In contrast to this consensus view of the potential importance of PTPs in regulating the tyrosine phosphorylation of cadherin–catenin complexes in vivo, one report (Zondag et al., 1996
) has questioned the validity of our original observation. Therefore, we will respond in detail to the various issues raised in the paper by Zondag et al., in an attempt both to resolve this controversy and clarify the various issues. Zondag et al. report the generation of antibodies to an undefined epitope(s) in the ectodomain of PTPμ that fail to coimmunoprecipitate cadherin–catenin complexes. After successive rounds of immunoprecipitation with one of these antibodies, 3D7, to “clear” PTPμ from the cell lysate, the authors subjected the cleared lysate to immunoprecipitation with our antibody BK2. Even though they were unable to detect PTPμ in the cleared lysate by immunoblotting with their antibodies, they still observed cadherin in BK2 immunprecipitates. From this, the authors concluded that the interaction we observed was due to nonspecific cross-reactivity between BK2 and cadherin. There are two problems with this experiment and the conclusion drawn from it. Firstly, the authors did not blot the cleared lysate with BK2 to check whether there was a pool of PTPμ that was not recognized by their antibodies but was detected by BK2. Secondly, although the authors made the strong assertion of nonspecific cross- reactivity between BK2 and cadherin, they failed to demonstrate such cross-reactivity in a direct binding assay.
The following observations refute their argument. First, we used Sf9 cells, which do not contain detectable levels of endogenous PTPμ or E-cadherin, to express these proteins and reconstitute the complex. Through this approach we demonstrated that E-cadherin was only recovered in immunoprecipitates of PTPμ from lysates of cells in which both proteins had been coexpressed. Furthermore, the complex was detected in the reciprocal experiment, in which PTPμ was recovered in immunoprecipitates of E-cadherin, but again only from lysates of cells in which both proteins had been coexpressed. Second, and importantly, BK2 did not recognize E-cadherin in a direct binding assay in vitro, using purified components under nondenaturing conditions. Third, BK2 did not immunoprecipitate E-cadherin from lysates of MCF10A cells, which do not express PTPμ to a level that can be detected by antibody BK2 but express substantial levels of E-cadherin. The authors present data from a similar experiment in COS cells, which they state lacks endogenous PTPμ. They report that cadherin is detected in BK2 immunoprecipitates whether or not PTPμ was expressed ectopically. However, using a number of antibodies to PTPμ, including BK2, we detected expression of this protein in COS cells (data not shown), and thus coprecipitation of cadherin would not be unexpected. The reason for this discrepancy is unclear, although the authors did not test for the presence of PTPμ in COS cell lysates by blotting with BK2. Fourth, in WC5 cells transformed by temperature-sensitive v-Src and expressing E-cadherin ectopically, immunoprecipitates of PTPμ from lysates of cells cultured at the nonpermissive temperature contained coprecipitating cadherin, whereas at the permissive temperature the levels of associated cadherin were reduced substantially (Fig. ). It is unlikely that BK2 would display cross-reactivity only in lysates from one temperature condition. Finally, we have demonstrated interaction between PTPμ and various members of the cadherin family using different antibodies that recognize at least three distinct epitopes in the phosphatase.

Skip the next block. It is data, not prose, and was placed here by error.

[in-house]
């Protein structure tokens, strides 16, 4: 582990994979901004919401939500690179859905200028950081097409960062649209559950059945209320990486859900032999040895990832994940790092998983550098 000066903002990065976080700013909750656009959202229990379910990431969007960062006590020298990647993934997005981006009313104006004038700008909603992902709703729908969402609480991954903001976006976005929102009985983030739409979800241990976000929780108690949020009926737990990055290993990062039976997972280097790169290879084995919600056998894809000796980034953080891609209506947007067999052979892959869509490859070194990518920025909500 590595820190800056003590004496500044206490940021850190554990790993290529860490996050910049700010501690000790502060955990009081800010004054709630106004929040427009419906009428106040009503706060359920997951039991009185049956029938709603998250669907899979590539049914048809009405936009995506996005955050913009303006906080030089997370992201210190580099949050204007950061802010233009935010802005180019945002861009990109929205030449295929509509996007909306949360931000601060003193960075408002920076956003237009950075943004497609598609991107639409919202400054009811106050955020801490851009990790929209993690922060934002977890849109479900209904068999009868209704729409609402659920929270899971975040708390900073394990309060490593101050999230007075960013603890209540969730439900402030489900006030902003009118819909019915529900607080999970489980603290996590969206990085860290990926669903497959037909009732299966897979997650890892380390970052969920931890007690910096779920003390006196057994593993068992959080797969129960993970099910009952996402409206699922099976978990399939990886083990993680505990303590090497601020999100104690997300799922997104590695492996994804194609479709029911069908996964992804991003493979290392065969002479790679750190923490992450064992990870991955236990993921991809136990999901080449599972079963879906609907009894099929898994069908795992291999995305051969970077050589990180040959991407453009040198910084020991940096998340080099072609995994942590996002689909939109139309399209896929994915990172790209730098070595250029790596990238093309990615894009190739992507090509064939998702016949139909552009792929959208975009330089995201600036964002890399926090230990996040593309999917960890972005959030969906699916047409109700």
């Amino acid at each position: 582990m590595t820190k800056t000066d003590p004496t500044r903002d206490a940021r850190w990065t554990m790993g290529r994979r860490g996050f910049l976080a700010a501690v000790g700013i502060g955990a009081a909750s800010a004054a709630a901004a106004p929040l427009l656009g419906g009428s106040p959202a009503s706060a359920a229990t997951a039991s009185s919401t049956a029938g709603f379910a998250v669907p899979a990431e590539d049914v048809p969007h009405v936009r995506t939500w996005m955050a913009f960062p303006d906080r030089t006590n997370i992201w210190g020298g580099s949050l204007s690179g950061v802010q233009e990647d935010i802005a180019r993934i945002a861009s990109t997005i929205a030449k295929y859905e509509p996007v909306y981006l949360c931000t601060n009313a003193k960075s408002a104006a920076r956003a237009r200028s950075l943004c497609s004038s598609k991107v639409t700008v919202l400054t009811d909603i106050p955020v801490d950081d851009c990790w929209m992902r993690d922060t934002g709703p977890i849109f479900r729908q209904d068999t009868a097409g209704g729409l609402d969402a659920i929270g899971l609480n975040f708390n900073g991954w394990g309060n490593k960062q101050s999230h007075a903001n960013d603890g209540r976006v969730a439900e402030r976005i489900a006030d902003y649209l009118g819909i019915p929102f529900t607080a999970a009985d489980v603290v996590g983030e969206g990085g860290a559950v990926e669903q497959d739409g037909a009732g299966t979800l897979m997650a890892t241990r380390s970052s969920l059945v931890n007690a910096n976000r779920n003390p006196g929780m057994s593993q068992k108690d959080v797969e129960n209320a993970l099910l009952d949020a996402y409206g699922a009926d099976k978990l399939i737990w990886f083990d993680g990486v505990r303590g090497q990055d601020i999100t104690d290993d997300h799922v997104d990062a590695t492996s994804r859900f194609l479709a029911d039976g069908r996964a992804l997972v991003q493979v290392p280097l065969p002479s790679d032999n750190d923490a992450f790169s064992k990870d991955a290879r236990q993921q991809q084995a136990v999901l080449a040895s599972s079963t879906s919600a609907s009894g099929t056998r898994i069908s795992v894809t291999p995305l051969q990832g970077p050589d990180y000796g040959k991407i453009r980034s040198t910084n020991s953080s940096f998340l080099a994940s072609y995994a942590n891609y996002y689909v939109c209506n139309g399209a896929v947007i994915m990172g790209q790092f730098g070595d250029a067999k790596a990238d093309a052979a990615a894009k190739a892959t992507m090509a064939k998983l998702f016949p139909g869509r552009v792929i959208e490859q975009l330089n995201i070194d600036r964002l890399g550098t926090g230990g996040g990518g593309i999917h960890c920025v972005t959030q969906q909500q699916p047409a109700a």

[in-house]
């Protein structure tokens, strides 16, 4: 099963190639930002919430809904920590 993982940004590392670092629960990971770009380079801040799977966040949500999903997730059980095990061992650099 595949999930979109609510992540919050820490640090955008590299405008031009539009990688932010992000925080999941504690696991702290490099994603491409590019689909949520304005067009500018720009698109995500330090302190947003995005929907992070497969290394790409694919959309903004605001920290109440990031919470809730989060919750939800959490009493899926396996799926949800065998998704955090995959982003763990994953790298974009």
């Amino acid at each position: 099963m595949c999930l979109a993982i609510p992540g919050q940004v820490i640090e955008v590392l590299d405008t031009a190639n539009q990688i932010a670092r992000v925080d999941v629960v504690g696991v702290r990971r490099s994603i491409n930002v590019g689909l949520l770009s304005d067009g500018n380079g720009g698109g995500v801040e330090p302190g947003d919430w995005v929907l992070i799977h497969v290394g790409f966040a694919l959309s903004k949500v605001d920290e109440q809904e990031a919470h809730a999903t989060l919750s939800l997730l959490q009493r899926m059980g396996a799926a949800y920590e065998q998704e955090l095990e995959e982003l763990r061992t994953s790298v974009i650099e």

Zondag et al. (1996)